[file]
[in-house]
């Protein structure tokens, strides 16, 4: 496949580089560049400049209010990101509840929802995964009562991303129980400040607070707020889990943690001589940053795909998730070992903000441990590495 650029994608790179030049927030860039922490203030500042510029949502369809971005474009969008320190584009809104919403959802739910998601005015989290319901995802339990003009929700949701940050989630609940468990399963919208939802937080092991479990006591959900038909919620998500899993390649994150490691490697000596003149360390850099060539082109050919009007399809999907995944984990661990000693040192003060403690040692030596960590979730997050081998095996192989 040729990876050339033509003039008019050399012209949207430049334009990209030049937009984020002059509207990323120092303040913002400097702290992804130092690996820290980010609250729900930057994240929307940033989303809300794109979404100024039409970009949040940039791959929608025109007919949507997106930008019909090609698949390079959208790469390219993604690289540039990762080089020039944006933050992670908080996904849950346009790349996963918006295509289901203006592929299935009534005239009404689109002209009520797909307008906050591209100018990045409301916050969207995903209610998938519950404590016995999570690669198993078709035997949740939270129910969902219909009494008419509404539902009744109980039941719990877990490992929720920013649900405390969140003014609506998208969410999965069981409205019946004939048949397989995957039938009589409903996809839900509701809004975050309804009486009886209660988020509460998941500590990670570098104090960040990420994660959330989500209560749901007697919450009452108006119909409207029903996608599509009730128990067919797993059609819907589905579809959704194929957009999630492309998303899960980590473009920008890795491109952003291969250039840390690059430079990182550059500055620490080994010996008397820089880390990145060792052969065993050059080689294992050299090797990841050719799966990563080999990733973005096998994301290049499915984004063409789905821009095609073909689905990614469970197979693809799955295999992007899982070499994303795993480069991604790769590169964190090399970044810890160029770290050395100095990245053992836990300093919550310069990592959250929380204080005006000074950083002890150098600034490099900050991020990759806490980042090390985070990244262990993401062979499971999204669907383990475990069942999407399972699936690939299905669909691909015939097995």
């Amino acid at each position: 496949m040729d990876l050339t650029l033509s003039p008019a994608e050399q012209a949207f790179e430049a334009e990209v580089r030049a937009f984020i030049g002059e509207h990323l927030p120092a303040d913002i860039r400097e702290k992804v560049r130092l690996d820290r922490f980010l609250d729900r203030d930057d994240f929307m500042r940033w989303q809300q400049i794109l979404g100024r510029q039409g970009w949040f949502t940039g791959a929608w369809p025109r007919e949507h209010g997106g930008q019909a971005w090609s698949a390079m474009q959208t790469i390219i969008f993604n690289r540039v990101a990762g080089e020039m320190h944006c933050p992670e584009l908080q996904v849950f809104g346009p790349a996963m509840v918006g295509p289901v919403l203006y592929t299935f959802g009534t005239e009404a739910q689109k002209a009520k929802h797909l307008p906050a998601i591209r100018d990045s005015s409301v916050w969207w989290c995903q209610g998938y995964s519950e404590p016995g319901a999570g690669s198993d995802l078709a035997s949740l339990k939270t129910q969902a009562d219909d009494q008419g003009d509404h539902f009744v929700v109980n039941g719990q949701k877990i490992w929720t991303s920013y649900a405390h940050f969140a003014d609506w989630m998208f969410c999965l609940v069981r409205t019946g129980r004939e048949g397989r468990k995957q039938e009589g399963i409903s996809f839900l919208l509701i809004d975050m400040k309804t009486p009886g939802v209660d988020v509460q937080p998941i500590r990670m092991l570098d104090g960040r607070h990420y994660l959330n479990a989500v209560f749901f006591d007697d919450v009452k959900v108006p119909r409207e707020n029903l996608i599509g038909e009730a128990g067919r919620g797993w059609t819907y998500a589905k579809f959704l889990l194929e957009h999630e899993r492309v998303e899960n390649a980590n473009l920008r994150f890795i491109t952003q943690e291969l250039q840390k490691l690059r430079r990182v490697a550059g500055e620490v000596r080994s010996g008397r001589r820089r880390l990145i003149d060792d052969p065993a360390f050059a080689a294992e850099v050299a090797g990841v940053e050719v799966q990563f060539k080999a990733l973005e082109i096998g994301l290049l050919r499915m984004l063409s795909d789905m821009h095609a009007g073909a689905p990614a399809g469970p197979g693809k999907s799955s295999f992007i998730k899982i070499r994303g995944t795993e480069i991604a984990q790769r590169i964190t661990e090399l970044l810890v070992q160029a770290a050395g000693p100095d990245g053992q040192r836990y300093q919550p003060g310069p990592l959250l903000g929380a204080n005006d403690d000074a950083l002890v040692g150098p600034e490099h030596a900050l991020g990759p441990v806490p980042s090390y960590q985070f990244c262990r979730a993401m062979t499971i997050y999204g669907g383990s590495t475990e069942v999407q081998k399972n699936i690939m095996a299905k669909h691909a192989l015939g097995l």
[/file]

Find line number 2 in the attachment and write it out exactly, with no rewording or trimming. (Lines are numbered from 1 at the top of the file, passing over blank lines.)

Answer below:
């Protein structure tokens, strides 16, 4: 496949580089560049400049209010990101509840929802995964009562991303129980400040607070707020889990943690001589940053795909998730070992903000441990590495 650029994608790179030049927030860039922490203030500042510029949502369809971005474009969008320190584009809104919403959802739910998601005015989290319901995802339990003009929700949701940050989630609940468990399963919208939802937080092991479990006591959900038909919620998500899993390649994150490691490697000596003149360390850099060539082109050919009007399809999907995944984990661990000693040192003060403690040692030596960590979730997050081998095996192989 040729990876050339033509003039008019050399012209949207430049334009990209030049937009984020002059509207990323120092303040913002400097702290992804130092690996820290980010609250729900930057994240929307940033989303809300794109979404100024039409970009949040940039791959929608025109007919949507997106930008019909090609698949390079959208790469390219993604690289540039990762080089020039944006933050992670908080996904849950346009790349996963918006295509289901203006592929299935009534005239009404689109002209009520797909307008906050591209100018990045409301916050969207995903209610998938519950404590016995999570690669198993078709035997949740939270129910969902219909009494008419509404539902009744109980039941719990877990490992929720920013649900405390969140003014609506998208969410999965069981409205019946004939048949397989995957039938009589409903996809839900509701809004975050309804009486009886209660988020509460998941500590990670570098104090960040990420994660959330989500209560749901007697919450009452108006119909409207029903996608599509009730128990067919797993059609819907589905579809959704194929957009999630492309998303899960980590473009920008890795491109952003291969250039840390690059430079990182550059500055620490080994010996008397820089880390990145060792052969065993050059080689294992050299090797990841050719799966990563080999990733973005096998994301290049499915984004063409789905821009095609073909689905990614469970197979693809799955295999992007899982070499994303795993480069991604790769590169964190090399970044810890160029770290050395100095990245053992836990300093919550310069990592959250929380204080005006000074950083002890150098600034490099900050991020990759806490980042090390985070990244262990993401062979499971999204669907383990475990069942999407399972699936690939299905669909691909015939097995």